[0005] Generally, track systems comprise a support frame, a drive assembly, idler wheel(s) and rollers (i.e. ground wheels) as well as a track (i.e., a belt) disposed around the drive assembly and the wheels. The track has an outer surface having traction lugs for engaging the ground surface, and an inner surface structured with respect to the drive assembly so as to be driven thereby for moving the vehicle along the ground surface. In friction drive track systems, the drive assembly includes a drive wheel connected to the drive axle of the vehicle. The drive axle imparts torque to the drive wheel, and driving of the track occurs due to friction exerted by an outer surface of the drive wheel against the inner surface of the track. In positive drive track systems, the drive axle instead connects to a drive assembly being a drive sprocket. Recesses of the inner surface of the track are structured and arranged with respect to teeth of the drive sprocket so as to be drivingly engageable thereby, provided that a suitable spatial relationship is maintained between recesses and teeth. Further, idler and rollers of track systems may also be sprockets, which require that an adequate spatial relationship be maintained between some of their respective teeth and recesses of the track for them to fulfill their load-bearing or track- aligning function properly. [0006] In practice, such relationships are difficult to maintain due to variability of track system operating conditions (e.g., position and weight of vehicle cargo; type, compaction and orientation of ground surfaces; vehicle dynamics, etc.). In absence of a minimum engagement between at least some teeth and at least some recesses, positive drive systems are known to exhibit slippage of their drive sprockets (i.e., skipping of a tooth from one indentation to another), thereby adversely affecting their effectiveness in driving the track and moving the vehicle. Under certain circumstances, tensioning the track so that portions of the track exert pressure against sprocket teeth can desirably reduce occurrences of slippage. However, such pressure is known to generate friction and heat at contact interfaces between the track and the sprocket teeth, causing wear of the track and of the sprocket.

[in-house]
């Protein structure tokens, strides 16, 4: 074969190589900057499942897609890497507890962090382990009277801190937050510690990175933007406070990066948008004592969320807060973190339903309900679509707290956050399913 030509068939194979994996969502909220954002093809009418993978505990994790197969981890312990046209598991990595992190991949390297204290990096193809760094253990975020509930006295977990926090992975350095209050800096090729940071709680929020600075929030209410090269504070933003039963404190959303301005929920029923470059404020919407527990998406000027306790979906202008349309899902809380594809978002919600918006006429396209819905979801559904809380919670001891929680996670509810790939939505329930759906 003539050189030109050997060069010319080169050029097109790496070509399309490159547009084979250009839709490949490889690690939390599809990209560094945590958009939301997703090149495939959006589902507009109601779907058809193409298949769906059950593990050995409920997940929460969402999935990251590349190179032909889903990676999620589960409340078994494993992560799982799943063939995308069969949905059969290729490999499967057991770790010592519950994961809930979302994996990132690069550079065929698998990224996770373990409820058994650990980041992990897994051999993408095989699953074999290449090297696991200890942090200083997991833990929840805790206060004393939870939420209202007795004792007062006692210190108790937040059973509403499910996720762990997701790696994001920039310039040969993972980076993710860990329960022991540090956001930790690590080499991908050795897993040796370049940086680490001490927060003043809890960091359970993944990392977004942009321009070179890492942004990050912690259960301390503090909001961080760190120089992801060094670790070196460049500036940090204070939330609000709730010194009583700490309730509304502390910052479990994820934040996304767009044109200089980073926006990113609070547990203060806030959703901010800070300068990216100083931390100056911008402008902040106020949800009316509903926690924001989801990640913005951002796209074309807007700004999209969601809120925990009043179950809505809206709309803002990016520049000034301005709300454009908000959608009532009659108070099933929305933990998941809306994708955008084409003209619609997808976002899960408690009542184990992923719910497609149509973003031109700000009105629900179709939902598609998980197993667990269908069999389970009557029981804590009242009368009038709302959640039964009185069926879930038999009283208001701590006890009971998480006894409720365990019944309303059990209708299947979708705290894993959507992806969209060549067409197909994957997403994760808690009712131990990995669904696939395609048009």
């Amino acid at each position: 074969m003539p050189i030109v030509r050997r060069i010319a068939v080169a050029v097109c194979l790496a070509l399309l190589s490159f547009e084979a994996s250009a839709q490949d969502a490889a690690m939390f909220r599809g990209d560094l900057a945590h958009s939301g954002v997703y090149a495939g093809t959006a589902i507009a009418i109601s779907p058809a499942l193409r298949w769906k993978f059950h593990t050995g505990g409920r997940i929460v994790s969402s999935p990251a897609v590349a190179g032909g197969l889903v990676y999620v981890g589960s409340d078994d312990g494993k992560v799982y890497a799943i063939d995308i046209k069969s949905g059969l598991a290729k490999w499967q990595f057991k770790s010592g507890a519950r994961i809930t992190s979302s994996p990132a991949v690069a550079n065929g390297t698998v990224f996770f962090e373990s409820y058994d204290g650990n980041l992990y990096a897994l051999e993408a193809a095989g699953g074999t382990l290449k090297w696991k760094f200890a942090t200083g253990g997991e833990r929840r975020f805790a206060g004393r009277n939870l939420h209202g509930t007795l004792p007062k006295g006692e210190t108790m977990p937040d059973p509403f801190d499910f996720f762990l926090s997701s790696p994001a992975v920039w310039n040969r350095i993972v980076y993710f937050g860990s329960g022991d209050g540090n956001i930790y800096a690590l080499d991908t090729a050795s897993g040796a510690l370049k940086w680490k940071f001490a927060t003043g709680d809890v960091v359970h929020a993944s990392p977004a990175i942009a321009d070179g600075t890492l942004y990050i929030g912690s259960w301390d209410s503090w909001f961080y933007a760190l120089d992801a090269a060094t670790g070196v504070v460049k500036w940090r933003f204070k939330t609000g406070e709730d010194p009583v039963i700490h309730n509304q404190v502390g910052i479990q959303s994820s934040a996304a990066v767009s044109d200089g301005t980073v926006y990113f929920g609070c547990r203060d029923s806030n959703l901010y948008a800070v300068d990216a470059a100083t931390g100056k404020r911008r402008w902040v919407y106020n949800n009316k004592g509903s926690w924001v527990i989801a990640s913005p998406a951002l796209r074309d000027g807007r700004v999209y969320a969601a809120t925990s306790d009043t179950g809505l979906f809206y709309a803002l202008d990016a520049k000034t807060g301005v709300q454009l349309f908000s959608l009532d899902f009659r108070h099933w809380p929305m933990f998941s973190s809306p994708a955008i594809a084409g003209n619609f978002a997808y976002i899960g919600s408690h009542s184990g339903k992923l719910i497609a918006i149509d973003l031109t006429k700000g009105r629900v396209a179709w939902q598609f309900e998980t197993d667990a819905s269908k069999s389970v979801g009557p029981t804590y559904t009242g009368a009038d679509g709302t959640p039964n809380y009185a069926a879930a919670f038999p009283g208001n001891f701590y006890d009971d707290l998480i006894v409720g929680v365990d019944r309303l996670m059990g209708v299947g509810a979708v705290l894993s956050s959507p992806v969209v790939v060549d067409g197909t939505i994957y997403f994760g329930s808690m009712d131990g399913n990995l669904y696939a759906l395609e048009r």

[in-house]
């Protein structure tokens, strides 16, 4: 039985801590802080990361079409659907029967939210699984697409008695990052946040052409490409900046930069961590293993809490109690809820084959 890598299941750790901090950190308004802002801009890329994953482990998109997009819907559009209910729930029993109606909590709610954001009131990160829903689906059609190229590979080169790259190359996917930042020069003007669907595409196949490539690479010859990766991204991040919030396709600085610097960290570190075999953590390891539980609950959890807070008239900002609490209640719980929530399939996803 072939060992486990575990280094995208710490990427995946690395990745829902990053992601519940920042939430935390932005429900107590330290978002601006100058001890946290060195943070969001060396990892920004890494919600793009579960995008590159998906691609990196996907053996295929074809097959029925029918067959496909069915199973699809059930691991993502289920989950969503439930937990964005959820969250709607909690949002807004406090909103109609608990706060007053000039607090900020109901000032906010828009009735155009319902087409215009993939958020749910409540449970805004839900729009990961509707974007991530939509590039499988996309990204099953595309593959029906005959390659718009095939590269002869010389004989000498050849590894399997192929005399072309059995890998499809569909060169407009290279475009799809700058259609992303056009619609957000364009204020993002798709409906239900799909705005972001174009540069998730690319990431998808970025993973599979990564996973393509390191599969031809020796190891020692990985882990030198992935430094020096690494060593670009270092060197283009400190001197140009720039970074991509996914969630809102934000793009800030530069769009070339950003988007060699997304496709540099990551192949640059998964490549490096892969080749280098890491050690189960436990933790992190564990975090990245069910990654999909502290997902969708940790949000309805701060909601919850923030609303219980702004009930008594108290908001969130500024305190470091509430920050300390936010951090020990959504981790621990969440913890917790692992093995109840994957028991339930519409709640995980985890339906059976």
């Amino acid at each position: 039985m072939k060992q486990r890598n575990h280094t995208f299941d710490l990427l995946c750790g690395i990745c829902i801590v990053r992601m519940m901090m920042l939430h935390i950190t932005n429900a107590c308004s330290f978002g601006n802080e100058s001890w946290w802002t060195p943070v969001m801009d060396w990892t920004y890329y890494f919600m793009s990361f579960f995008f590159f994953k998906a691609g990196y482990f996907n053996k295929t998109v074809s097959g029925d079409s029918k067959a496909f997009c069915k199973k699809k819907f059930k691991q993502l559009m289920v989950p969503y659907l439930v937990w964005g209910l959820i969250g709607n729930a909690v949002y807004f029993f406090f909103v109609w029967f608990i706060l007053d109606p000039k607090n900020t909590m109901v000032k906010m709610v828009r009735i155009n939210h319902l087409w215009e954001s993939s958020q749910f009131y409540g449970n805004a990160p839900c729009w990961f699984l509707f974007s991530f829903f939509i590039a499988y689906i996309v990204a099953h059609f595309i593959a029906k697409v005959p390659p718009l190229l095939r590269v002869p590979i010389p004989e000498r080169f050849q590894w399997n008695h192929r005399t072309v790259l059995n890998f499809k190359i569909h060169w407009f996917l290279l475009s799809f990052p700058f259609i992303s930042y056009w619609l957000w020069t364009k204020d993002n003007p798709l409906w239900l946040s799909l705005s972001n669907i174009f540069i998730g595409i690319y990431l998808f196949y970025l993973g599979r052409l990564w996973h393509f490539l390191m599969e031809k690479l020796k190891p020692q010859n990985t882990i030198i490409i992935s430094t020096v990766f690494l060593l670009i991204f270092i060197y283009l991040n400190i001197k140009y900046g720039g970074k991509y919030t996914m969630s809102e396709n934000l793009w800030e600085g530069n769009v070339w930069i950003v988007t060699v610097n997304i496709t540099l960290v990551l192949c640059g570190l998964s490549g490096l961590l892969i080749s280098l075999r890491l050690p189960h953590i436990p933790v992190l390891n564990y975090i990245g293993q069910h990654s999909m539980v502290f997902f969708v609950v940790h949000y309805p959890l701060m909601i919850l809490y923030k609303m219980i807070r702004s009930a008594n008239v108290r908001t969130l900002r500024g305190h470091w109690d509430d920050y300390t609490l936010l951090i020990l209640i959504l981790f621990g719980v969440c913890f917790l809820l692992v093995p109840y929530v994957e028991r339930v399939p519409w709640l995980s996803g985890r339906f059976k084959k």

[0007] In addition, when operating the track system, debris originating from the ground surface may be ingested at the contact interfaces and accumulate thereon. Ingestion of such debris may, over time, cause wear by attrition of the track or to the sprocket. Further, ingestion of such debris may cause structural damage to the track or to the sprocket due to stress. Understandably, such deterioration may cause slippage, misalignment or de-tracking of the sprocket, thereby impairing track system performance. Under certain circumstances, ingestion of debris at a high frequency may accelerate the deterioration of the track systems. For example, during forward operation of track systems driven by a drive sprocket disposed rearwardly and upwardly of its rollers, debris ingested and expelled rearwardly by rollers may be conveyed by the track toward the drive sprocket, ingested by the drive sprocket causing some deterioration, and then expelled forwardly downwardly, only to be conveyed back to the drive sprocket to cause further deterioration. Further, it is known that track systems frequently operated in reverse (i.e. rearward operation) and having a drive sprocket disposed forwardly and upwardly of its rollers experience similar issues. [0008] Conventionally, track system elements eventually reach the end of their useful life, become unqualified for operation and need to be repaired or replaced in order to restore adequate track system performance. Under certain circumstances, a vehicle equipped with a positive drive track system may be decommissioned due to its sprocket requiring maintenance, although its track may not. Performing maintenance of the sprocket may require jacking the vehicle so that the track system is above ground level, reducing the tension in the track to release the sprocket, and may even require removing the track from around the sprocket. Understandably, handling of any element which does not require maintenance undesirably increases vehicle downtime.